Problem Set: Graph Theory
In this problem set we investigate some concepts in graph theory. The problems are of varying
difficulty; not all will be equally weighted in the grading.
Problem 0. Properties of Graphs.
Use the Lab page Graph Properties to learn or to remind yourself of the definitions of the diameter of a graph, of complete, cycle, grid, path, star and wheel graphs, and of the conditions
under which a graph is connected, regular, planar and/or bipartite. When you want to return to
this page, use the Back option of your browser, not the Previous button given on Graph Properties.
The list below gives a number of true statements (Facts; these you don’t have to prove), and
asks some questions. Please answer each question.
Fact 1: All complete graphs, cycle graphs, grid graphs, path graphs, star graphs and wheel graphs
Fact 2: All cycle graphs, grid graphs, path graphs, star graphs and wheel graphs are planar.
Question: Is a complete graph Kn ever planar? If yes, for what n is Kn planar?
Fact 3: All complete graphs and cycle graphs are regular, but only two star graphs, and only one
wheel graph, are regular.
Question: Can you identify these special wheel graphs and star graphs? Which grid graphs
1Fact 4: The diameter of a complete graph is always 1.
Question: What is the diameter of a path graph Pn? And that of a cycle graph Cn? Or a
grid graph Gm,n? The answer should be given in terms of any n and m.
Question: Show that the diameter of a star graph Sn for n > 2 or a wheel graph Wn for n > 4 is
Fact 5: All grid graphs, path graphs, and star graphs are bipartite.
Question: Can you identify the two special sets of vertices in each of these cases?
2Question: Which cycle graphs are bipartite? And which complete graphs? Wheel graphs?
Problem 1. Directed and Undirected Graphs.
Draw a directed graph G, and label two vertices x and y in such a way that the distance from
x to y is 7 in the directed graph G, but so that the distance from x to y would be 2 if we made an
undirected graph H by erasing directions on the edges of G.
Problem 2. Sum of Degrees.
a) Draw three small graphs (4-10 edges each) and, for each vertex, write the degree next to the
3b) For each of the three graphs in part (a), add up the degrees of the vertices in that graph.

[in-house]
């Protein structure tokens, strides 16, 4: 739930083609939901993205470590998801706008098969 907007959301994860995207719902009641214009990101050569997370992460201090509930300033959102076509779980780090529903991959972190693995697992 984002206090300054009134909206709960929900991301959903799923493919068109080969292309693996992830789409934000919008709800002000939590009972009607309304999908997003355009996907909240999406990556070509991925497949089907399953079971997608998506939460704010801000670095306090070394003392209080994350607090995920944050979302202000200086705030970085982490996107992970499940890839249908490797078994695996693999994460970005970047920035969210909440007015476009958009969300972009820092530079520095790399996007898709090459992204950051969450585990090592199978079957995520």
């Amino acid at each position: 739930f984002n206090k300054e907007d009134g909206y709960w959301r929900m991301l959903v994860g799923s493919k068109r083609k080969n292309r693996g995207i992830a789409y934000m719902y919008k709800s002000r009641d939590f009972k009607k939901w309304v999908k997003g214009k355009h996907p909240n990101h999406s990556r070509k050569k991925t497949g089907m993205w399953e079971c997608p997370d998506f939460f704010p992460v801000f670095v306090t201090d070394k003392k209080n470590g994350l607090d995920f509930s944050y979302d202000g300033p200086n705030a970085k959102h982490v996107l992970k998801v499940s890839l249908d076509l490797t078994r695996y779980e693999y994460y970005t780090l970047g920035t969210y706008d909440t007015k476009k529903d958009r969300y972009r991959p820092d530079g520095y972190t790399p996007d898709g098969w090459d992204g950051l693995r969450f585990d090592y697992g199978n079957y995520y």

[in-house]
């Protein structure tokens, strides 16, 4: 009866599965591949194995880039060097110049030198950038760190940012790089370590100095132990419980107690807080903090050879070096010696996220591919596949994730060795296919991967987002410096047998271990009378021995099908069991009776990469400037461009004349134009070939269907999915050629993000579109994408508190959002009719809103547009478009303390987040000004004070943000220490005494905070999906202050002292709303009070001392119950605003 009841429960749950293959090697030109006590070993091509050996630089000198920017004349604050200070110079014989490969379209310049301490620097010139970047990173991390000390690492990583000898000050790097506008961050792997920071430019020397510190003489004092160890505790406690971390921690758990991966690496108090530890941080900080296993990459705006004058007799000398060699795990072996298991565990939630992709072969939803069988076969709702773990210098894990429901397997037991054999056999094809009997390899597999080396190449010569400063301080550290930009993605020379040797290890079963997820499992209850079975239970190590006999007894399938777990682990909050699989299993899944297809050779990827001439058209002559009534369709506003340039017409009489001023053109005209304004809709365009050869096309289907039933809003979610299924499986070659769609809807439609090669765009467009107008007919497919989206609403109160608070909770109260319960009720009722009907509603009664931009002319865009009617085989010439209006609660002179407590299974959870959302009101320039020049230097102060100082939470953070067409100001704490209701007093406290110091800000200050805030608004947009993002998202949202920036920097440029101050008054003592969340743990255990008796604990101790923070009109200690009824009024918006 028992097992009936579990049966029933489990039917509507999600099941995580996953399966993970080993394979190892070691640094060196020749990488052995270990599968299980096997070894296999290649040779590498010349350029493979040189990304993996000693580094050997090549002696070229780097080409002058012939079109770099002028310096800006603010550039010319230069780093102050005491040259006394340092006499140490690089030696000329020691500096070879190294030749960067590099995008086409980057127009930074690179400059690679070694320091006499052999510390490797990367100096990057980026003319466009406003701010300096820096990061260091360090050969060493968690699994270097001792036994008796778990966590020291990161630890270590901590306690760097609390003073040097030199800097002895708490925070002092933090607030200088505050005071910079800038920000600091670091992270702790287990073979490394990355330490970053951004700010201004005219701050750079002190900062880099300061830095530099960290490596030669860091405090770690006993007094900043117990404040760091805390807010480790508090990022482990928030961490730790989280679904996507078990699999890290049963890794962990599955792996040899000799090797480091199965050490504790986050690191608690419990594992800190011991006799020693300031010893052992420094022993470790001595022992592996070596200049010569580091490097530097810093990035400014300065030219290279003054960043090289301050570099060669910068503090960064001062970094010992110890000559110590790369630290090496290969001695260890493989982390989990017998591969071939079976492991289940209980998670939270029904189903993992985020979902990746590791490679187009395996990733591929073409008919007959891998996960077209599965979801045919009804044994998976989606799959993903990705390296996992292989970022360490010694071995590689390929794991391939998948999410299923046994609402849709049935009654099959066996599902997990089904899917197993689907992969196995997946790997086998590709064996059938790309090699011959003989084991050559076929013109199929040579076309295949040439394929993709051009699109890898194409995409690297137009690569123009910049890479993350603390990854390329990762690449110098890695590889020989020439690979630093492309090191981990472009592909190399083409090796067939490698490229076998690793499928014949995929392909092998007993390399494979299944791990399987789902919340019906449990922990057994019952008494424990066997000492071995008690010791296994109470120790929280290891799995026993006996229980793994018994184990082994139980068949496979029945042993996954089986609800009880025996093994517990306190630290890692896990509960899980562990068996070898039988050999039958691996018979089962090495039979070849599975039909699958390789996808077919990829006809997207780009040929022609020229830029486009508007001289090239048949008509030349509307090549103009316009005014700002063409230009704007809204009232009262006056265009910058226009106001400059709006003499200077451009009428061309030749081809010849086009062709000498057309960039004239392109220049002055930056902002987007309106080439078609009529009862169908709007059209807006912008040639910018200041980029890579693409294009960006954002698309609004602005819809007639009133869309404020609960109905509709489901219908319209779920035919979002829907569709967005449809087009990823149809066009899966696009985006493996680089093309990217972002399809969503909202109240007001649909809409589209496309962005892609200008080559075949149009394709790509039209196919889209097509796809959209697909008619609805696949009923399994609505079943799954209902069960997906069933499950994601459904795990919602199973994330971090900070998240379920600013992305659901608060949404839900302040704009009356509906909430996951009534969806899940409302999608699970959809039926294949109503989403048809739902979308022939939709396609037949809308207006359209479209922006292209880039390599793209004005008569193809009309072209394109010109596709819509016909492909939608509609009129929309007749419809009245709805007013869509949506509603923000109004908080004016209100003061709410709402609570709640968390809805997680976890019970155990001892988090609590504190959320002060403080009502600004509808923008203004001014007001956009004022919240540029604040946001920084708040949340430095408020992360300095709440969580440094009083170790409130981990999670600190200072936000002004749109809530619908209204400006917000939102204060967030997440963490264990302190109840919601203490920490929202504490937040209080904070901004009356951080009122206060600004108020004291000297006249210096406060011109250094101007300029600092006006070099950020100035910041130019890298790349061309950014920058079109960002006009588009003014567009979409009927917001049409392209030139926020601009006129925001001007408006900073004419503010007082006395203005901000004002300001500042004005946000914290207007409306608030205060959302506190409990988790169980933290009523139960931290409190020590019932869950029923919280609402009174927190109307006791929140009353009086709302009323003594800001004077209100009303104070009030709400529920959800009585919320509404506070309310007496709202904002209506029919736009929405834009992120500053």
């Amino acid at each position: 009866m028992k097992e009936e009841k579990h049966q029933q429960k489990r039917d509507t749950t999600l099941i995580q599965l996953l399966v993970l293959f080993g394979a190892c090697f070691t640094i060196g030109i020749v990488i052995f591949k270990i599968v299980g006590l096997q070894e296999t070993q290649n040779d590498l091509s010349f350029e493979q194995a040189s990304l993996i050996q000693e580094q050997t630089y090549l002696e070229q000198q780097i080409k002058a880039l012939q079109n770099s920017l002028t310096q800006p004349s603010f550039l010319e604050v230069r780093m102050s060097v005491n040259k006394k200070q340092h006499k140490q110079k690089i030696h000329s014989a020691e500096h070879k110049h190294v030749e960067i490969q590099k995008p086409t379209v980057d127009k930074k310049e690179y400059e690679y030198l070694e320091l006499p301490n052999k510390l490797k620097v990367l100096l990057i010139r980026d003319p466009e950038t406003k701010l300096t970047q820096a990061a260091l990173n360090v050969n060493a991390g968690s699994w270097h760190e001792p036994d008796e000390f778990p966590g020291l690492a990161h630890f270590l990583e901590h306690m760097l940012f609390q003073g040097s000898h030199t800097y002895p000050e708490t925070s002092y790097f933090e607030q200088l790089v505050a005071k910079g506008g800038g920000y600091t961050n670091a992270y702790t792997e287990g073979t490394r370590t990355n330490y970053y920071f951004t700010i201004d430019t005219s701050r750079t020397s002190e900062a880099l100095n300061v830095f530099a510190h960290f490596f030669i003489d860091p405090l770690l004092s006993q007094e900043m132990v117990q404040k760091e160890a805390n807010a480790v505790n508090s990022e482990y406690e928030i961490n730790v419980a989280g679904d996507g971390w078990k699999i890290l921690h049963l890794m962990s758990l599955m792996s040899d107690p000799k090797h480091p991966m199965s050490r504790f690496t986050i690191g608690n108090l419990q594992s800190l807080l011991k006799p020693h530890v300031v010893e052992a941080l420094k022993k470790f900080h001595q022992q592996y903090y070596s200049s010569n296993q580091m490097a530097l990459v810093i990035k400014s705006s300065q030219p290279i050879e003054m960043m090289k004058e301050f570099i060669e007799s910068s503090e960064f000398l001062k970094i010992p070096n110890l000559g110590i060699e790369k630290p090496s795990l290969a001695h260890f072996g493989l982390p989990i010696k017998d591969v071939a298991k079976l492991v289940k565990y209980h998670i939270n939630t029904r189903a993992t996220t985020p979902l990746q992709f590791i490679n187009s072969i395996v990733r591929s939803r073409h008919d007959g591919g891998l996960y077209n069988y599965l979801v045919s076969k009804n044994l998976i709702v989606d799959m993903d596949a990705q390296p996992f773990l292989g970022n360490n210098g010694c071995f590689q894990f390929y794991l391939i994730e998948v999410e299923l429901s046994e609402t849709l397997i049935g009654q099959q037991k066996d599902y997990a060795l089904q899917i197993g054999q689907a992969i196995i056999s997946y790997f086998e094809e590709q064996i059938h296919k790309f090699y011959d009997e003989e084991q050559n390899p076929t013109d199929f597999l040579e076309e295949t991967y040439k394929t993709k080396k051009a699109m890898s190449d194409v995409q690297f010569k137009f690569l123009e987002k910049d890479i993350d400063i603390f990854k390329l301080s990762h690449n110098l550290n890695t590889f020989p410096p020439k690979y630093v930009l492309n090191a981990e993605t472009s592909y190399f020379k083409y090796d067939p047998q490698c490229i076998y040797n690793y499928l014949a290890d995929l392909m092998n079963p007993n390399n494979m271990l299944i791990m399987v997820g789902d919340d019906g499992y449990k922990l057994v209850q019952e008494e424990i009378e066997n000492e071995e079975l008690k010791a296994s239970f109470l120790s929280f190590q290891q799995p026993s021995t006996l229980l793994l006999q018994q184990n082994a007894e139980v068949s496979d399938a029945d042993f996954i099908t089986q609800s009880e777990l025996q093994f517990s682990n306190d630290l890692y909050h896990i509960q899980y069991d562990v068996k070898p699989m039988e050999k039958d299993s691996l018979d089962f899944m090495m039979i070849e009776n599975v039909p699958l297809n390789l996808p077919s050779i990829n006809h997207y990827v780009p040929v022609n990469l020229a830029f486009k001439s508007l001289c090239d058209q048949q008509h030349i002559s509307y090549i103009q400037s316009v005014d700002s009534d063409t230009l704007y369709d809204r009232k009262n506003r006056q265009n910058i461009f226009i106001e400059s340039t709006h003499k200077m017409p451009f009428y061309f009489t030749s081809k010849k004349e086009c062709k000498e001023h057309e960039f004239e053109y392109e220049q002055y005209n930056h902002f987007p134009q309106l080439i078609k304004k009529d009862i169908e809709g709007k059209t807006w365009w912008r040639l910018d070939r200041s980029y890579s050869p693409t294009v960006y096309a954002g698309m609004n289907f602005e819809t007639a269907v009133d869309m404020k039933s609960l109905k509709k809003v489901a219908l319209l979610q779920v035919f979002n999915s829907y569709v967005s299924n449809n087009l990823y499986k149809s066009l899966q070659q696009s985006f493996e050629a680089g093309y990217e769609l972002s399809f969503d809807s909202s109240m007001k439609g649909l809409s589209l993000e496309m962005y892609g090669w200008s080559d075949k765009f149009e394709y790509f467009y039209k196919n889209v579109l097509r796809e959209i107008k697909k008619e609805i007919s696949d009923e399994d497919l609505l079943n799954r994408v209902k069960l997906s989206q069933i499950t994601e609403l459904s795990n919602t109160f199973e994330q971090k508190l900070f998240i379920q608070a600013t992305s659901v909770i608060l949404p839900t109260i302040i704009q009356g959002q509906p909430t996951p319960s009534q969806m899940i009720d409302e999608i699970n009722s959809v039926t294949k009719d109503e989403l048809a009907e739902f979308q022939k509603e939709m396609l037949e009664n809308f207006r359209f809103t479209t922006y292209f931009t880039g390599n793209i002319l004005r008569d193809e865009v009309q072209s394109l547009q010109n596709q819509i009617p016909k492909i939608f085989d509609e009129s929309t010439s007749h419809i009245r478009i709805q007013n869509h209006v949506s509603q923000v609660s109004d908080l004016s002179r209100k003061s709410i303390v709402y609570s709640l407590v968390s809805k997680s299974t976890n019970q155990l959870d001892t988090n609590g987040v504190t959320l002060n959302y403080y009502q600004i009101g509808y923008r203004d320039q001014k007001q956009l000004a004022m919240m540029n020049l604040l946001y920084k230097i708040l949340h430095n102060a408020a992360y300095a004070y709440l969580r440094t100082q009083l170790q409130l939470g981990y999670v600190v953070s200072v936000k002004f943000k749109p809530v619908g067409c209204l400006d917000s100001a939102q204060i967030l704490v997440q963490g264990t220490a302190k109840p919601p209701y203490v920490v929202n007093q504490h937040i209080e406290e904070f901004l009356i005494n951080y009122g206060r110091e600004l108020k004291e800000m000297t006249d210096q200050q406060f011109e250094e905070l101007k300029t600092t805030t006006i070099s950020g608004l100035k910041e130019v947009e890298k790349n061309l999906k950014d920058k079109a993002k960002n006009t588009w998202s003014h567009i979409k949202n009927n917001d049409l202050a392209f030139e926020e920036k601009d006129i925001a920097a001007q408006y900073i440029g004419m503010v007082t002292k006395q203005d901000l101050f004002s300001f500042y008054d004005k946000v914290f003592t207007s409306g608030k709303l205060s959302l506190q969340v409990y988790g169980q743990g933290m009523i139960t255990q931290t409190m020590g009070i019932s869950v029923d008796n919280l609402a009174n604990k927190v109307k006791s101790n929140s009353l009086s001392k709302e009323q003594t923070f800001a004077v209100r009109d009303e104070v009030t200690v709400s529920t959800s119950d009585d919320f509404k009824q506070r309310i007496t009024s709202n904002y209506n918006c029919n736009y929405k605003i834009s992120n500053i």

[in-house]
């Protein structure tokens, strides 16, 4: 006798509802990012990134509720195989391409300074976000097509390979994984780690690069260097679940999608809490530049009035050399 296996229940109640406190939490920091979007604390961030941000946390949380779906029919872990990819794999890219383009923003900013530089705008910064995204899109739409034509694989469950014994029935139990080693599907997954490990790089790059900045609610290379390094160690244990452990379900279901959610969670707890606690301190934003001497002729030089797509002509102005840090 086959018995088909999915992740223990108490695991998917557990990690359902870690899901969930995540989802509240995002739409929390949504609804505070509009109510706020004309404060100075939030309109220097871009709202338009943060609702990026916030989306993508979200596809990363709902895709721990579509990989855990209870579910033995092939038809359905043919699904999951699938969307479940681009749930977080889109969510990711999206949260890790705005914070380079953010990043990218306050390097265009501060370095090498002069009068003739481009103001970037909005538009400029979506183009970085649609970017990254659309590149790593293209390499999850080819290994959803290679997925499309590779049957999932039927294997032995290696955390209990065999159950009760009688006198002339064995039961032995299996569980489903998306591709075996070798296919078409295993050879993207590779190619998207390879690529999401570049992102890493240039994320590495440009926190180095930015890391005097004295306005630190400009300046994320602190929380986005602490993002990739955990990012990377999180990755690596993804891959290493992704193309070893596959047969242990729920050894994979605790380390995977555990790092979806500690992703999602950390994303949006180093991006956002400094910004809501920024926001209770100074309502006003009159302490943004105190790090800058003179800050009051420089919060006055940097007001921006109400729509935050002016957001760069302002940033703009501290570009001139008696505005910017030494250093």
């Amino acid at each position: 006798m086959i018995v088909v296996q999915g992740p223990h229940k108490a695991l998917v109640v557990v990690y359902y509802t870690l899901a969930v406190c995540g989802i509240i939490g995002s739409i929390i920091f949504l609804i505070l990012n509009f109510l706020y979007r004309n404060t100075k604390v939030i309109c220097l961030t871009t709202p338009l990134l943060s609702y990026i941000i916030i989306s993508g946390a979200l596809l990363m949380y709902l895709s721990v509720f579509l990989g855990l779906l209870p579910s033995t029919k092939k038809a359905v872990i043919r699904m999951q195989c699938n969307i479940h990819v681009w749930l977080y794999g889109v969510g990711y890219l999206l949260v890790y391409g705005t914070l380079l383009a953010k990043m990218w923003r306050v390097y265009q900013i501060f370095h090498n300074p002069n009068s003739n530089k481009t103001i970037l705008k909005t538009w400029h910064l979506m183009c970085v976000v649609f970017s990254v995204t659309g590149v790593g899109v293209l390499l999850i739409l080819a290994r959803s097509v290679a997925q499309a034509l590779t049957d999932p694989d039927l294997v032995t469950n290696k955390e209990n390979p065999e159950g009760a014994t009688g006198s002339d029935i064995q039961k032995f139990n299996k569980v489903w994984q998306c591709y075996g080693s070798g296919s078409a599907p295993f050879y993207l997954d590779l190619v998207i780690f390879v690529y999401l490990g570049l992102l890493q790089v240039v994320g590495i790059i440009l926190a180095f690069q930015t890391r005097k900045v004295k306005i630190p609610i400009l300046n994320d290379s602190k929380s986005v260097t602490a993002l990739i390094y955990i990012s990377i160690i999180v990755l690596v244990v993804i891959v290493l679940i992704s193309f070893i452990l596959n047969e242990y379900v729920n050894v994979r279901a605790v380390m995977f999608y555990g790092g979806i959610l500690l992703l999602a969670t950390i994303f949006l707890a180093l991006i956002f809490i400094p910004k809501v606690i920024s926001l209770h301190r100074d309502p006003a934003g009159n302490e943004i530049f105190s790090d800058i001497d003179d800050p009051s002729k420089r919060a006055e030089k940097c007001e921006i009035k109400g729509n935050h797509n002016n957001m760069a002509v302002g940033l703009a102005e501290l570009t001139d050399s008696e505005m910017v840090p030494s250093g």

Note that the sum for each graph is even.
c) Explain why for any graph, the sum of the degrees of the vertices is always even.
Problem 3. Trees.
a) Draw three small (8-15 vertices) trees.
4b) For each of the three trees in part (a), count the number of vertices, V , and the number of
edges, E. Note that V − E = 1 for each tree.
c) Explain why for any tree, V − E must always equal 1.
5Problem 4. The Chinese Postman Problem.
In class, we briefly touched on a simplified version of the Chinese Postman Problem, a close cousin
of the Koenigsberg bridge problem that was studied by the Chinese mathematician Meigu Guan in
the 1960s. We will now explore the original Chinese Postman Problem.
On his first day on the job, a new postman is given the map below and instructed that he must
deliver letters to houses along each of the streets on the map. The postman wants to find the
shortest possible route that includes each of the streets on the map at least once and returns him
to his starting point at the post office (the intersection in the upper lefthand corner).
a) Draw the graph corresponding to the given map. Vertices in your graph will represent intersections and edges will represent the streets that connect pairs of intersections.
6b) Add a weight to each edge (in the graph you drew above) to represent the length of the corresponding street.
c) Since the postman must travel each street at least once and return to his starting point, an
Eulerian cycle, if it exists, will be the shortest possible route. Is it possible to find such a
cycle for this graph? Use the result of Euler discussed in class to explain why or why not.
d) Add a new edge parallel to an existing edge (that is, connecting the same two vertices as an
existing edge) in such a way that you make an Eulerian cycle possible. Verify that you can
now find an Eulerian cycle in the graph.
7e) How would the postman actually travel the route represented by your Eulerian cycle? In
particular, since the postman can’t build new streets, how does he travel your new edge?
f) In view of your answer to (e), what should the weight of your new edge be?
g) Find the total distance the postman needs to travel to complete the route represented by your
new Eulerian cycle. Is this route the shortest route that satisfies the postman’s constraints?
If yes, explain why. If not, find a shorter route.
8h) Now consider the following example:
How many ways are there to add 2 parallel edges to this graph so as to make an Eulerian
cycle possible? Which way creates the shortest possible Eulerian cycle?
i) Using what you’ve learned, explain how in general a postman can find the shortest route that
includes each street at least once and ends at his starting point.
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